Mac Engel

Rangers’ ‘money’ issues won’t affect Yu Darvish’s return

Texas Rangers starting pitcher Yu Darvish was trying to help the Rangers hold the fort in Game3 of the American League division series against the Toronto Blue Jays at Rogers Centre in Toronto, Ontario, Canada. The Blue Jays swept the Rangers with a 7-6 defeat.
Texas Rangers starting pitcher Yu Darvish was trying to help the Rangers hold the fort in Game3 of the American League division series against the Toronto Blue Jays at Rogers Centre in Toronto, Ontario, Canada. The Blue Jays swept the Rangers with a 7-6 defeat. mfaulkner@star-telegram.com

Not too long after the Arlington taxpayers agreed to hand the Texas Rangers roughly $500 million guaranteed to build a new stadium that is truly more luxury than necessity, the team says it doesn’t have a dime to spare on payroll.

Despite needs in the outfield, first base and starting pitching, payroll is the excuse why the Rangers were mostly quiet during the winter meetings.

Not a good look. Or the right thing to say — especially when history says such a statement is untrue.

The Rangers often insist they won’t increase payroll, and somehow owners Ray Davis and Bob Simpson always find a few extra million in the change bucket for a player or two or three.

They slashed in other places, namely every place but team payroll, which has badly hurt the morale of club employees, many of whom have recently left.

Since Davis and Simpson bought the club in 2010, however, the team has blown cash on players like a government contractor. The Rangers’ lack of a World Series in this truly enjoyable run of relevance has nothing to do with payroll. It has more to do with how the money was spent.

Four times in the past five years the Rangers have ranked in the top 10 in MLB in payroll, which has resulted in one wild-card appearance, two division titles and no playoff-round victories. That’s not on the owners.

This pair want to win and continue to give GM/president Jon Daniels whatever he wants, from Shin Soo Choo to Prince Fielder to Cole Hamels. Add an extension for Yu Darvish, too.

Yu is one year removed from Tommy John surgery and is entering the final year of his original five-year, $60 million deal. Think he grabs five years, at least $20 million per year, when he becomes a free agent. At least.

It doesn’t matter if you don’t like it or think it’s a bad baseball deal — this is going to happen. That is the going price of a good pitcher, which is what Yu is. Yu Darvish is a good, but not great, big league pitcher.

His home-run tattered start in Game 2 of the American League Division Series against the Toronto Blue Jays was pathetic - five innings, five hits, five runs, four home runs - but these things don’t matter.

Good pitchers are scarce, JD loves him and they are not trading him. He’s going to be here for a while.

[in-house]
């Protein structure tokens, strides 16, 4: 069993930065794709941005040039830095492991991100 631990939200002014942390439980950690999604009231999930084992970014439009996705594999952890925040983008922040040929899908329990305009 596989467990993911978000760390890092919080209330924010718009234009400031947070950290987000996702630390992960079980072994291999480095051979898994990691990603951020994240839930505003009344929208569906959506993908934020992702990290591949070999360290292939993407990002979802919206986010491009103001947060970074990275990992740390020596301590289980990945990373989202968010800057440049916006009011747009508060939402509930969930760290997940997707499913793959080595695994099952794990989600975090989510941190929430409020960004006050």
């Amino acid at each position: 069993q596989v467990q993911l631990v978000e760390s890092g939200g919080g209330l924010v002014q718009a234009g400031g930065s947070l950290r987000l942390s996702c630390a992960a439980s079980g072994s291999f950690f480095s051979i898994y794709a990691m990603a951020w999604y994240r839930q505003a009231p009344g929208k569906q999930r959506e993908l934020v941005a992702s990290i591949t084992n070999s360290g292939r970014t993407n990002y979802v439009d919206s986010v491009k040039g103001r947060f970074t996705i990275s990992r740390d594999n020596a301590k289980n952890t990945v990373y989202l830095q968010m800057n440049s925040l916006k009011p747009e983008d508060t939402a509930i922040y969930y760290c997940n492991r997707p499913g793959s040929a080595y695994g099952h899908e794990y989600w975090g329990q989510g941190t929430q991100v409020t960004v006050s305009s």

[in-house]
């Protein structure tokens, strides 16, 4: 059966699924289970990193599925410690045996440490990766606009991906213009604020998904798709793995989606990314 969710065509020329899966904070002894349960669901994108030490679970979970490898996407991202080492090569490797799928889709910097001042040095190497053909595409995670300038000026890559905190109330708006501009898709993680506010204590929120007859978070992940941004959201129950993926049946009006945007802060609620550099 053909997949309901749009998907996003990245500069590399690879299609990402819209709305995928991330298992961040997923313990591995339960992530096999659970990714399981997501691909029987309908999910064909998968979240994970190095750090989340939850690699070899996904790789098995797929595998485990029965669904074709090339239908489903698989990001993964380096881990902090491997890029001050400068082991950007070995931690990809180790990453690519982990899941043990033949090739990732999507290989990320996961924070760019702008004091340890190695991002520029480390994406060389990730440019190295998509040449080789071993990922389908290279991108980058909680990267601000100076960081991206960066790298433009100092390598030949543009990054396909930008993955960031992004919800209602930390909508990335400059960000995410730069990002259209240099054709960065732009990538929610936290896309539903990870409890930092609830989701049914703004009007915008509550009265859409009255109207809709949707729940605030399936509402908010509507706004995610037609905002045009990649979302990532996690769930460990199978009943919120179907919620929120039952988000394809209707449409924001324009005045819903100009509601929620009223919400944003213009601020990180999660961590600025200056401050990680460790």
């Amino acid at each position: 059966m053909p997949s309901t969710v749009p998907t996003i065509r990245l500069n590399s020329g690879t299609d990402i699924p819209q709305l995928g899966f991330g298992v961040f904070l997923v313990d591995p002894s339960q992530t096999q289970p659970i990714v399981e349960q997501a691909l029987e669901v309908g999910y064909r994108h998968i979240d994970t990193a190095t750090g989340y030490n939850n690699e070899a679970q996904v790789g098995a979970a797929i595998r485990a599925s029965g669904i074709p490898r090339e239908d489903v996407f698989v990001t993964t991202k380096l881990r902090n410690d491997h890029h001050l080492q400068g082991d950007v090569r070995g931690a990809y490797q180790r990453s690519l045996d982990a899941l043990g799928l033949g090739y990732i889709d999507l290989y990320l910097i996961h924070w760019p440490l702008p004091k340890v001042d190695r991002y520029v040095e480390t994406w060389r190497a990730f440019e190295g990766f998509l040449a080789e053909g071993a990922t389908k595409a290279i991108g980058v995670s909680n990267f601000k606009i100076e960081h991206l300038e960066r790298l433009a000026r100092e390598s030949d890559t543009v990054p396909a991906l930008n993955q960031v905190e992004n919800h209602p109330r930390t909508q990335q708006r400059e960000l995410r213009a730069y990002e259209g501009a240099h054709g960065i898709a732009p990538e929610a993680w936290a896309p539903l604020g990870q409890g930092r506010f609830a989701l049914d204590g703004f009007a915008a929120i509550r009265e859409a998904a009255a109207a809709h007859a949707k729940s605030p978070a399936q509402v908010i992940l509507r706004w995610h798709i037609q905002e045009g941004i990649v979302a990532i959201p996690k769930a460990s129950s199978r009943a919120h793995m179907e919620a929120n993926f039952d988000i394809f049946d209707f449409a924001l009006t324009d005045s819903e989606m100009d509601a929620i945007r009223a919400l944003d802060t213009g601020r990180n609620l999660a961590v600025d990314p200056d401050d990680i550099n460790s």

The White Sox trade of ace Chris Sale to the Red Sox leaves the Rangers with no other option other than continue to do what they have done since Yu came here in 2012, which is to sit back and applaud whatever he does.

They’re clearly in fear that if they push back on anything he desires it will be used as an excuse to leave the club when he becomes a free agent after the 2017 season. Free agent pitchers have, historically run from Arlington.

No Ranger since Alex Rodriguez has been given as much freedom as Yu, and considering there is no other available pitcher close to being a No. 2 caliber coming up from the minors any time soon, expect the Yu party will continue in Arlington.

In an effort to contend, the team has dealt most of its top minor league prospects away; the best pitching prospects are in A ball at the moment, meaning they are years away.

Ray Davis and Bob Simpson are not spending this type of money on payroll for their window to be anything other than open. The only way that stays open is if Yu returns.

Personally, I don’t think he’s going to be worth the absurd money he’s going to get but who is? He’s fast approaching that dangerous point in a power pitcher’s career when the velocity goes and he must learn how to pitch more than just throw.

All signs suggest Yu will figure out how to get outs without the benefit of a 95 m.p.h. fastball, and the Rangers will gladly take that chance on a man who will turn 30 in August.

All signs also suggest we’ve seen the best of Yu Darvish; that was back in 2013 when he was 13-9 with a 2.83 ERA in 209 2/3 innings.

Yu is a guy who likes to be comfortable, and the is no sign Yu is anything but that with the Rangers. He makes a fortune, can set his routine to his preference, and if he under performs no one comes down on him. At all. Ever.

He can get away with it in Arlington, whereas in a place like Boston or Chicago - teams that will have the type of money necessary to bag Yu - such criticism would be most unwelcome.

If you want the Rangers to move from Yu, there is nothing coming up. In an effort to remain competitive at the highest level the team has traded away countless prospects for established stars from Hamels to catcher Jonathan Lucroy and others.

It’s worked in the sense such moves kept the Rangers competitive and close.

And despite what the team says the Rangers have money to spend on players, which Yu Darvish will soon find out.

Listen to Mac Engel every Tuesday and Thursday on Shan & RJ from 5:30-10 a.m. on 105.3 The Fan.

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